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Ground-breaking Future Gardens unveiled

Today (4th June 2009) the impressive new 27 acre Future Gardens visitor attraction near St Albans was unveiled by actress and patron Emilia Fox.

The pioneering conservation project, open from June to October, represents a notable achievement in the current economic environment. It is estimated that 200,000 visitors of all ages will explore the inspirational gardens over the next four months.

Future gardens

The focus of the event, the first of its kind in the UK, is its ongoing commitment to bio-diversity as the first phase of the £27m Butterfly World Project. It is a standard-bearer for the future as it re-establishes new wildlife habitats that have been destroyed by development. Its nectar-rich planting throughout the permanent and designer gardens offers a banquet for native species of butterflies and bees and other wildlife. The ultimate goal of the entire project is that it will flourish year on year as the permanent landscape develops.

Future gardens

By encouraging visitors to interact with all the gardens, Future Gardens aims to inspire and challenge visitors to think about how they can play their part in creating positive environments for wildlife. As such it is intentionally moving away from more traditional garden shows.

Marking the opening, actress Emilia Fox, a project patron says:

"The knowledge, passion and care of the team behind this project has helped create an inspirational showcase to be shared with the many thousands of people visiting Future Gardens - the first phase of Butterfly World. Butterflies are the inspiration behind this whole project and hold special memories for all of us. It is important that we hand those memories safely onto the next generation."

The 27 acre site, designed in the shape of a giant butterfly, is masterminded by the celebrated designer Ivan Hicks. The landscape creates a series of gardens and meadow areas, developed to increase the site's plant and animal diversity and provide a unique educational, scientific research and recreational resource. Key permanent garden features include 'antennae' walk-ways, a spiral 'proboscis' walk and a feature butterfly garden - each with specially selected nectar food plants to attract indigenous butterflies.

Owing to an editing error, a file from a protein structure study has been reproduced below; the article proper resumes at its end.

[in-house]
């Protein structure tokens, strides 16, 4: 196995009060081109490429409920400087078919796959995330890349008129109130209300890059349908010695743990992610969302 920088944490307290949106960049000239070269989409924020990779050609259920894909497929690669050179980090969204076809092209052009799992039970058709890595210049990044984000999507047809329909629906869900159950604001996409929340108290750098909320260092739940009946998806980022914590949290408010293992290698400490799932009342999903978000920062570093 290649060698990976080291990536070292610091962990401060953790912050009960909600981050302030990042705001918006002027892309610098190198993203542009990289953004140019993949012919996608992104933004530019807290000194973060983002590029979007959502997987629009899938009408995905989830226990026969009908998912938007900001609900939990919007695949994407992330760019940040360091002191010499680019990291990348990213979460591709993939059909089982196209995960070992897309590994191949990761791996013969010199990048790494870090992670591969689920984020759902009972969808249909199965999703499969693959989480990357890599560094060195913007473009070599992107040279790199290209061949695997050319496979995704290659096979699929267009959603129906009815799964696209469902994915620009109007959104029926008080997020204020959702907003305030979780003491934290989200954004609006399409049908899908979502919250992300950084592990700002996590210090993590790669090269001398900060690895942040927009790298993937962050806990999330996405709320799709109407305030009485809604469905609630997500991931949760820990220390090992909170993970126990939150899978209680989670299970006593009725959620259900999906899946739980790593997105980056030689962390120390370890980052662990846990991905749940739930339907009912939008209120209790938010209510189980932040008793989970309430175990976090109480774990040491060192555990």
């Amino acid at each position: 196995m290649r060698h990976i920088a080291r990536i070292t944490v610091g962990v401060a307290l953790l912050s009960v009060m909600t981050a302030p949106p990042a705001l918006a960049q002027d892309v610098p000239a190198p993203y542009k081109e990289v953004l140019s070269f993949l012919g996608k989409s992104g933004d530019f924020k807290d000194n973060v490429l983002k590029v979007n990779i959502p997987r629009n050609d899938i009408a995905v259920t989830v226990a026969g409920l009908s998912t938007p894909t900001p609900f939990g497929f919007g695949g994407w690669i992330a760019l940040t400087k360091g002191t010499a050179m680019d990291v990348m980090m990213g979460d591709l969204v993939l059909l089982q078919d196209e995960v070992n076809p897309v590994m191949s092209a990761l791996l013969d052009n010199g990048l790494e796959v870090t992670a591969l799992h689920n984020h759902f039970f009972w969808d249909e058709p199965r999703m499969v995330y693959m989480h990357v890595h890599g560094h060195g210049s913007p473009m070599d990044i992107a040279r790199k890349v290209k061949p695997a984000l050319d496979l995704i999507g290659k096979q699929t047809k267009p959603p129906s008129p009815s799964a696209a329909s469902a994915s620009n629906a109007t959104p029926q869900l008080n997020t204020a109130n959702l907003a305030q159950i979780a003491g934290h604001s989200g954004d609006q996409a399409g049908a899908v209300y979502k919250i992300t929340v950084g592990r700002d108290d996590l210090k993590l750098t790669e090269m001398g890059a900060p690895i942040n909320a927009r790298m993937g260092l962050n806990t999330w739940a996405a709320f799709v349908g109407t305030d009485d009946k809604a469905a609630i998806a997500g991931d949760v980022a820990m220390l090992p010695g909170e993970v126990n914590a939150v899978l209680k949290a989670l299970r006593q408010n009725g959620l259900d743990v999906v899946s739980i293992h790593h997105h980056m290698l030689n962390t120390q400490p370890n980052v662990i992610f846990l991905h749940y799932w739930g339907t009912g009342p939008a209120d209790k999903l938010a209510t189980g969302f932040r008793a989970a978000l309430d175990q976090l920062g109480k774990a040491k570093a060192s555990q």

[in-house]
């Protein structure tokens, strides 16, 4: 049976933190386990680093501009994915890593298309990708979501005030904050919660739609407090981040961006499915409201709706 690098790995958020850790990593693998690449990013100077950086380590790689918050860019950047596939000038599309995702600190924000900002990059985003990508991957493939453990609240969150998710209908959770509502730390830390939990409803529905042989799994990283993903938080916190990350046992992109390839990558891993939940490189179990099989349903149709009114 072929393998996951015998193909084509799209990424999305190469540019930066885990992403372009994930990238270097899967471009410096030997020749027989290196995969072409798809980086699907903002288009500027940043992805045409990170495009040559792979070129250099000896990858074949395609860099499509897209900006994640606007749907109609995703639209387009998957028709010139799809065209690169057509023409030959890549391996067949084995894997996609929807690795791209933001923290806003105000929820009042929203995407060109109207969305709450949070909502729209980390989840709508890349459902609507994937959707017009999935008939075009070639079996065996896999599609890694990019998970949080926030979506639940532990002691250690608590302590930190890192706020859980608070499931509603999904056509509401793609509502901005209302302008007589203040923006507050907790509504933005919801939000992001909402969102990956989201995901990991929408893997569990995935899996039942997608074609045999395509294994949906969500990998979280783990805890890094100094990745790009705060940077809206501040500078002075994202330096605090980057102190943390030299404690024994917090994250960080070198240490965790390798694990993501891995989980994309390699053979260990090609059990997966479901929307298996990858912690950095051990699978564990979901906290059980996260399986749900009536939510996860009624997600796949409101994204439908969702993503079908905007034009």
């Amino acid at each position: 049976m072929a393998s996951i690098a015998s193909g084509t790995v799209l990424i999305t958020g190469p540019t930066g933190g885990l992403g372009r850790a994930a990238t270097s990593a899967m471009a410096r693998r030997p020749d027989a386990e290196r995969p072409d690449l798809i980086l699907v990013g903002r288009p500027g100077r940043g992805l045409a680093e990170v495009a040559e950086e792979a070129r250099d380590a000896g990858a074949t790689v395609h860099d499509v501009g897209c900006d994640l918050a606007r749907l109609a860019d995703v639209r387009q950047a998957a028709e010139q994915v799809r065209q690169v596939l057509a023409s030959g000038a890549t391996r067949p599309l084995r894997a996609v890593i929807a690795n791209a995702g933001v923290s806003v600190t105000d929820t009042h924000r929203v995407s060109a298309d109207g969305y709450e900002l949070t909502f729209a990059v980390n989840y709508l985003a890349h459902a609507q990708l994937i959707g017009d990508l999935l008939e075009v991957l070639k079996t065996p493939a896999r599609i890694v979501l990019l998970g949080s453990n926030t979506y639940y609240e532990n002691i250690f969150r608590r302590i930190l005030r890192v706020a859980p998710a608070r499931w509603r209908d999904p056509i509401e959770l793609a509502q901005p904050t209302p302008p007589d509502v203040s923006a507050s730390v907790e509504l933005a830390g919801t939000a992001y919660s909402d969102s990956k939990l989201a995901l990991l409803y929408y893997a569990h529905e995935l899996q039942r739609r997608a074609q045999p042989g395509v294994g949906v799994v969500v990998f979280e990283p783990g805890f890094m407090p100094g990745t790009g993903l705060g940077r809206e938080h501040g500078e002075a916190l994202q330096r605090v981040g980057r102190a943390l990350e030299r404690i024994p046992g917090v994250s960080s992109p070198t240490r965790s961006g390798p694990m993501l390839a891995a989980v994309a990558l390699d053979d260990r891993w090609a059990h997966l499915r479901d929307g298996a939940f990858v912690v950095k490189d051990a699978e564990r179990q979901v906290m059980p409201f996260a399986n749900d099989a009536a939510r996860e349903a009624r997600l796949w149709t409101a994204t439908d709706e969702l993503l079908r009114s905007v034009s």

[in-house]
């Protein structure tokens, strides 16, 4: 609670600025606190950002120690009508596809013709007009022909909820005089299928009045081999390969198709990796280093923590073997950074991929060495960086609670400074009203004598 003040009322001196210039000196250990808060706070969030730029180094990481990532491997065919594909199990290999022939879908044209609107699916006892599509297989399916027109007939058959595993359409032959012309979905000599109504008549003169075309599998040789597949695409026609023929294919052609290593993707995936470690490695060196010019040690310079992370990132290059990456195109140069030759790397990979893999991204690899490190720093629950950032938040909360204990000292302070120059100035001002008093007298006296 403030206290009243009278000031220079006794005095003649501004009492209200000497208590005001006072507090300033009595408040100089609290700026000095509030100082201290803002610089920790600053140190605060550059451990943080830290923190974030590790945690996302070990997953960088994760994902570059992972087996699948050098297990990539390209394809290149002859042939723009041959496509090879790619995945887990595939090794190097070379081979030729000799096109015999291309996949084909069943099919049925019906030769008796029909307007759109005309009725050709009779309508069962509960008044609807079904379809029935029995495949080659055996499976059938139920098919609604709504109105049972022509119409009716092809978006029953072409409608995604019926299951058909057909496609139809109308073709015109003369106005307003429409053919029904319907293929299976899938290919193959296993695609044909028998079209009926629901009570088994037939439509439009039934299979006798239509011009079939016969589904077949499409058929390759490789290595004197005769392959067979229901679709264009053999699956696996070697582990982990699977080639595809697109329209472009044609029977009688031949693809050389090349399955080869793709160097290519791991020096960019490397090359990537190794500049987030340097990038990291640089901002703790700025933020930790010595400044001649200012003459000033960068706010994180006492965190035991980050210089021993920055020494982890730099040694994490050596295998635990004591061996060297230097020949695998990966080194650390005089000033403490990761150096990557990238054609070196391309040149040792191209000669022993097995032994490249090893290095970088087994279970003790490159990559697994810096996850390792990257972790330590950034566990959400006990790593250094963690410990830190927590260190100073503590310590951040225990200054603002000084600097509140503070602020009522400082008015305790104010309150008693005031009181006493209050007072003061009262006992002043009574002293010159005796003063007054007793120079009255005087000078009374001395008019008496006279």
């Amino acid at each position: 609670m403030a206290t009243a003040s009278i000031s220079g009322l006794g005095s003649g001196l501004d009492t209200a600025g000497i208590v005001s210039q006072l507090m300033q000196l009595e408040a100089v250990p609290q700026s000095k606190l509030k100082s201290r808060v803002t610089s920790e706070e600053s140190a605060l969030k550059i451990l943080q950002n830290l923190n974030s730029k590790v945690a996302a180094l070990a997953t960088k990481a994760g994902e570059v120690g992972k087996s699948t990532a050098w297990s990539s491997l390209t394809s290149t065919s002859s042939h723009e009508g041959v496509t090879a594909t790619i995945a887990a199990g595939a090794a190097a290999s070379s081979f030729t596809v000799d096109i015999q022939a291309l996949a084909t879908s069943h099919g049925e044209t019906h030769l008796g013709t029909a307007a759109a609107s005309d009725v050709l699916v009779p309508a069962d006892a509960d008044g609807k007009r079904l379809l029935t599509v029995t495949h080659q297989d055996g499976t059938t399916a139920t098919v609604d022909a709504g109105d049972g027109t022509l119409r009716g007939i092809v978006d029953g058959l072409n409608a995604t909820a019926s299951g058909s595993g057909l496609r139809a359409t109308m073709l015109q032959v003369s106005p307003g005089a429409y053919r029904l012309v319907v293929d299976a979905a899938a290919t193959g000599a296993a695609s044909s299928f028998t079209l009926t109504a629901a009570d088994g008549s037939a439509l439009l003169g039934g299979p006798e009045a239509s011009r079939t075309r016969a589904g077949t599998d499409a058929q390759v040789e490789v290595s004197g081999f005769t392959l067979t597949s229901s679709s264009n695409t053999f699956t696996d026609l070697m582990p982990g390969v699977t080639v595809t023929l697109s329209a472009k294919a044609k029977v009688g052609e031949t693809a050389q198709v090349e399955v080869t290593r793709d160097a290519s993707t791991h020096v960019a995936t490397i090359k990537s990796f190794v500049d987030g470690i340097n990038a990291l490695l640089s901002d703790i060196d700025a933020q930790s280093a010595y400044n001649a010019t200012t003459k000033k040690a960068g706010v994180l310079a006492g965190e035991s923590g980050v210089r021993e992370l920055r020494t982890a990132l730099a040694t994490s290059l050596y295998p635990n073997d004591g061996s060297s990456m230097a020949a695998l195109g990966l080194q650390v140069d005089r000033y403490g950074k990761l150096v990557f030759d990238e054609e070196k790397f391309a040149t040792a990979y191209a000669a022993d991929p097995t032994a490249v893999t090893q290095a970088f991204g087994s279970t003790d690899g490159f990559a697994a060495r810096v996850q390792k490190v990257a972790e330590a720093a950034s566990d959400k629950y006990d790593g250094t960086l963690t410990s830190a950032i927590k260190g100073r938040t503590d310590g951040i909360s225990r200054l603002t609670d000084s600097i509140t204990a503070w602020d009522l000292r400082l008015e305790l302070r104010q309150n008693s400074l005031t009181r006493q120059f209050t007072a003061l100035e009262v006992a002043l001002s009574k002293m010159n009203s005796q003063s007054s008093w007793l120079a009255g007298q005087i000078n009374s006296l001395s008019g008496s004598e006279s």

Future gardens

Clive Farrell the founder of the project adds:

"12 years ago I had a dream and sat down with landscape designers Ivan Hicks and Andrew George, drawing up our initial vision on scraps of paper. It is overwhelming to see that translated into reality today. Getting here has been quite a journey - especially in relation to the economic climate. But we've kept our focus on the end goal.

"We're looking forward to seeing the project evolve, not just over the next few months but over the next few years as we progress towards the ultimate goal of establishing the largest butterfly walkthrough experience in the world."

Future Gardens includes 12 showcase contemporary designer gardens from globally acclaimed designers as well as exciting emerging talent in the world of garden design. In a deliberate move away from high-cost show gardens, Future Gardens annual bursary scheme gives designers a budget of £25,000 to cover construction and materials. This frees them from having to secure sponsorship and ensures the selection panel are free to pick the best possible designs for the event, solely on the merit of the design. The designer gardens will change on an annual basis.

Viewed from above, the designer gardens enclosure take the form of the caterpillar of the Giant Privet Hawk Moth. Its body segments form the individual gardens.

Designer garden selection panelist, James Alexander Sinclair, garden designer, journalist and broadcaster said:

"Occasionally it is good to let the imagination soar. That is what Future Gardens is all about: to allow flights of fancy to fly and to give the offbeat room to roam. Let there be no constraints and let us throw convention to the four winds. The results are clear to see today. Visitors will be enchanted."